Last month, University President Richard Levin appointed Rajendra Pachauri, a Nobel Peace Prize winner and renowned economist and environmentalist, to the directorship of the newly formed Yale Climate and Energy Institute. Last week, the News sat down and talked to Pachauri about his plans for the institute and his views on climate change.

Q: What is your vision for the new institute?

A: That vision will have to be developed. It will have to evolve through the interaction of all the faculty that are working there. I would essentially be a kind of facilitator from having worked in the climate change field for some time. I would like to see how one can develop a level of coherence and linkages and synergy among all those working in the field of climate change and energy. And then [I’d like to] set some directions by which the institute gets known, can start making an impact and can do valuable work in the field of climate and energy.

Q: You already hold two very demanding jobs: chairman of the U.N. Intergovernmental Panel on Climate Change and director-general of The Energy and Resources Institute . How did Yale convince you take yet another leadership position?

A: Well I was telling people I’m underemployed, so I wanted work. [Laughs.] But no, I think it’s essentially the challenge of being able to guide the work of an institute of this nature. A university like Yale provides a remarkable opportunity to do something of value in developing and seeing the evolution of an institute [like this]. So it’s a professional opportunity and a challenge. Also, we are living in changing times. The United States in particular and, I will say, the rest of the world, have to change. And I think to the extent that the intellectual power of Yale and this institute can assist in making the right level of changes and the right direction of changes … would certainly be valuable.

Q: How much time will you be spending at Yale?

A: I will be coming seven or eight times a year, roughly for about two weeks at a stretch. That’s the kind of commitment that I’m looking forward to. There will of course be some flexibility; there will be periods where I come for a much shorter number of days and periods when I may be here for a longer period. Also, let’s face it. You really can’t have watertight compartments. Even when I’m not here on the scene, it doesn’t mean that I switch off completely. I will be working long-distance with colleagues over here, keeping in touch with things that need to be followed up. So it’s a responsibility which will involve much more than physical presence over here.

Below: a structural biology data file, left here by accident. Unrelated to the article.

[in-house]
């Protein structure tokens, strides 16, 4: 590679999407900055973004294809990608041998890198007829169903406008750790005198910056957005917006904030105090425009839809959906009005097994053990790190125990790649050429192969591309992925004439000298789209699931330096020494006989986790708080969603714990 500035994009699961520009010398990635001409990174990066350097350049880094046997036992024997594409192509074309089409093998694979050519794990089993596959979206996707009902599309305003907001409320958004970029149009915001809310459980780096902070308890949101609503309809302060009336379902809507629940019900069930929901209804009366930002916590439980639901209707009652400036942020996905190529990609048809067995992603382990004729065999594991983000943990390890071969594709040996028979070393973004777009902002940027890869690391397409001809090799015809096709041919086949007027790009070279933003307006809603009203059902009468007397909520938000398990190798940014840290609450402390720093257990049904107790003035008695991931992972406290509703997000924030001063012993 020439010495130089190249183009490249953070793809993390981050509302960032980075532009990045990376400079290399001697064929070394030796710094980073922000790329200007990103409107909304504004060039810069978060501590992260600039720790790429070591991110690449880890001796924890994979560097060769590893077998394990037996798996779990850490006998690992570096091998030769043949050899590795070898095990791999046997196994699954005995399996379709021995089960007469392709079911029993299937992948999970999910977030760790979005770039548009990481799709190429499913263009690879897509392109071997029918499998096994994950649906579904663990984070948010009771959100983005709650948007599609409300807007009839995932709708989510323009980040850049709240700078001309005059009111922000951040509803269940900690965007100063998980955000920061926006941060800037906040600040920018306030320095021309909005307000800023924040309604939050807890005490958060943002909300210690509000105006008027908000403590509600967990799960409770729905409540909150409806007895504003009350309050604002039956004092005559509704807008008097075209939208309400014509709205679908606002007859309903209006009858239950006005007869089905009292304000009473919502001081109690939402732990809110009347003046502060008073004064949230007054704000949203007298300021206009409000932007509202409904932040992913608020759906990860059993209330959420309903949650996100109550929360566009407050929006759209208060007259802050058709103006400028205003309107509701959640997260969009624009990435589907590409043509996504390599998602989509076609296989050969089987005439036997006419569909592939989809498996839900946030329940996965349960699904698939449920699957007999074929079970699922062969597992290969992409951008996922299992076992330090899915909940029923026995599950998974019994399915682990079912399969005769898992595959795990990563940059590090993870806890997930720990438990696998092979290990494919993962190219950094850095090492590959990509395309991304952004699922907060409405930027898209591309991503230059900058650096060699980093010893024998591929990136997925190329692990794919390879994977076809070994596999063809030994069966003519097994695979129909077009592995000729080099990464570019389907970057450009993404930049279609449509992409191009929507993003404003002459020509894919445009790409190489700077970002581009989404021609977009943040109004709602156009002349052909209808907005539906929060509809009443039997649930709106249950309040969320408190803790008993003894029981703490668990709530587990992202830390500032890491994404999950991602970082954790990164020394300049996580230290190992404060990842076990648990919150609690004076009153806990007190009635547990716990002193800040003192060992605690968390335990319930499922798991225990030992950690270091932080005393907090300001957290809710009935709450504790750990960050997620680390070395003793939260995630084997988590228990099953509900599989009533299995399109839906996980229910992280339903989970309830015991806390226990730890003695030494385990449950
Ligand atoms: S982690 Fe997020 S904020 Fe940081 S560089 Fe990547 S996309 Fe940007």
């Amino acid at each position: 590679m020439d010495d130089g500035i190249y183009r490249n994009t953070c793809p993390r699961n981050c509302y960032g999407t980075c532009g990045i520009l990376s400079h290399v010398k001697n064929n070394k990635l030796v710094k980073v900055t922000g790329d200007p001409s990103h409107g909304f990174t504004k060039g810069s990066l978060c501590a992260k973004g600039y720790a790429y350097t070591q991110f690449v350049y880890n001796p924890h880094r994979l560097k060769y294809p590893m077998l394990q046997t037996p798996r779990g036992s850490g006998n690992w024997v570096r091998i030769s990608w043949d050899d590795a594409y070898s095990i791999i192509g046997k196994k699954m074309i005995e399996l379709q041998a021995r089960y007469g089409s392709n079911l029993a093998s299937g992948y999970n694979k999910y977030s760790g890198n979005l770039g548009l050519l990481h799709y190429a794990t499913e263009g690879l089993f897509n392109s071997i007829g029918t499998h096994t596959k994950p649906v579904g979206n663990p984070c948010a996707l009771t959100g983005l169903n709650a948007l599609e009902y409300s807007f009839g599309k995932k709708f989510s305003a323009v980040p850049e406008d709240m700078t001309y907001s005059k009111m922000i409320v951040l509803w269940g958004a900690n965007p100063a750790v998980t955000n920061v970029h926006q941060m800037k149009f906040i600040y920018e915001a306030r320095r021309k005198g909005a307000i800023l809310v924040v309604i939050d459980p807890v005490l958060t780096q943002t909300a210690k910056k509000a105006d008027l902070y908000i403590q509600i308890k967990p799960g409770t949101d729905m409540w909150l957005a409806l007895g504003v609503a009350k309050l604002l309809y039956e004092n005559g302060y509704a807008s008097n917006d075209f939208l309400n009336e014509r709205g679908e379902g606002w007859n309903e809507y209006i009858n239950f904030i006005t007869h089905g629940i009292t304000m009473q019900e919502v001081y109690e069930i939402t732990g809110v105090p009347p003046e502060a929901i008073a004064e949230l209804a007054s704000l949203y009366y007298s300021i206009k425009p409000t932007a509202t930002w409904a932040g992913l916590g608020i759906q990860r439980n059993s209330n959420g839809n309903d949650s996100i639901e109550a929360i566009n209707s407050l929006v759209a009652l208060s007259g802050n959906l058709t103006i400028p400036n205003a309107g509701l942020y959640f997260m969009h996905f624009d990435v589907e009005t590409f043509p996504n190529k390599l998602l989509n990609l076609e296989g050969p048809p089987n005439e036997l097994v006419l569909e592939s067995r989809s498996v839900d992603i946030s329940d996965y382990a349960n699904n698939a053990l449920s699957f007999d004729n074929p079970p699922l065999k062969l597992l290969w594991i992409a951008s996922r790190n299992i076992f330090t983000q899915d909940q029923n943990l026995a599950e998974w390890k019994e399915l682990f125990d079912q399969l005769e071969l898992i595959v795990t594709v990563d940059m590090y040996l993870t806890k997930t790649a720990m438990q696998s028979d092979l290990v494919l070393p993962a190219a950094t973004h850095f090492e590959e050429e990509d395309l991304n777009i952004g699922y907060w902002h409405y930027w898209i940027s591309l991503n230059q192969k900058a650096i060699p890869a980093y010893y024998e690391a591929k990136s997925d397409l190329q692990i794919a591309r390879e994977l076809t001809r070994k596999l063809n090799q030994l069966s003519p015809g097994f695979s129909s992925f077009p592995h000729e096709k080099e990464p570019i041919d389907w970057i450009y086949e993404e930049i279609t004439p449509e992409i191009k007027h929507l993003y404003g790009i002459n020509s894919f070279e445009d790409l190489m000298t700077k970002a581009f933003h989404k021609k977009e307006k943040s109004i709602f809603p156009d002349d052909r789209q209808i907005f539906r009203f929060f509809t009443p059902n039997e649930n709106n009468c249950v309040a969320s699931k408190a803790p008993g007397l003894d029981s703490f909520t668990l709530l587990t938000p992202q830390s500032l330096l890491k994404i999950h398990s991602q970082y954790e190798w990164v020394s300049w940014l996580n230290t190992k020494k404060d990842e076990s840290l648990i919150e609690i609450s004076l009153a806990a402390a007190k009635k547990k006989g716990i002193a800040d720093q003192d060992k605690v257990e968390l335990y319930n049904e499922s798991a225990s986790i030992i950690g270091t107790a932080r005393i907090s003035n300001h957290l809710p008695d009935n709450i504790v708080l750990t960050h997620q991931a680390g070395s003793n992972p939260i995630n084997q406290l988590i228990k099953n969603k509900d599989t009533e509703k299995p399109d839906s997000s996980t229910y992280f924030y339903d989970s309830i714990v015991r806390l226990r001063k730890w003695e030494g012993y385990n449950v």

Q: What would you say to the skeptics of climate change?

A: Well, look at the work of the IPCC. These are thousands of scientists who have functioned in a transparent, objective manner. Everything that is assessed by the IPCC, every draft at every stage is peer-reviewed. … It’s an extremely objective, knowledge-driven process. It involves the best experts and scientists from all over the world. If their assessment doesn’t carry any weight and doesn’t have the imprint of truth, then I’d like to know what does. Essentially, I think the skeptics have to read the writing on the wall. They must understand the foundations on which the assessment of the IPCC are built and go along by accepting reality. But we also know that throughout history, whenever new areas of knowledge have emerged, there have been skeptics who denied the truth until they were blue in the face, and there will be some who will do that with climate change as well. But I’m happy to say their numbers are dwindling, although their voices are not getting any softer. So I think in a democracy, in a world where there is freedom of expression, you will always have some people who question even what is so obvious and so apparent.

Q: You were just recently at the International Scientific Congress on Climate Change in Copenhagen, where universities going green was an important topic. What is your take on universities’ role in the field of climate change and related policy?

A: I think it is a very critical role. I mean, if the universities really have to be the torchbearers of change, if they have to show how knowledge can be applied for the benefit of the human race and for the enhanced welfare of the human race, then I think they have to do it themselves. They have to demonstrate that they have commitment to what they are talking about. You have to practice what you preach. It’s not merely within the campuses that you would see the influence of the right set of actions — it goes far beyond. Universities are very visible members of society, and anything that happens over here will get known outside. The students who have graduated from the university go out and work in every sector of the economy. If they carry a level of conviction, of values and knowledge that can make a difference, then clearly the multiplier is huge. Therefore, I think that universities have to be at the vanguard of change.

Q: Do you envision undergraduates being involved at the YCEI?

A: It’s difficult to say at this stage. Let’s see how the activities of the institute evolve. But clearly, if there is going to be a substantial amount of research, which I hope will be the case, then I think the largest number of students that we would see involved would essentially be at the graduate level. But let’s see how that happens. In my view, if there is a capable undergraduate who really has a commitment and has something to contribute in work in this area, then why not?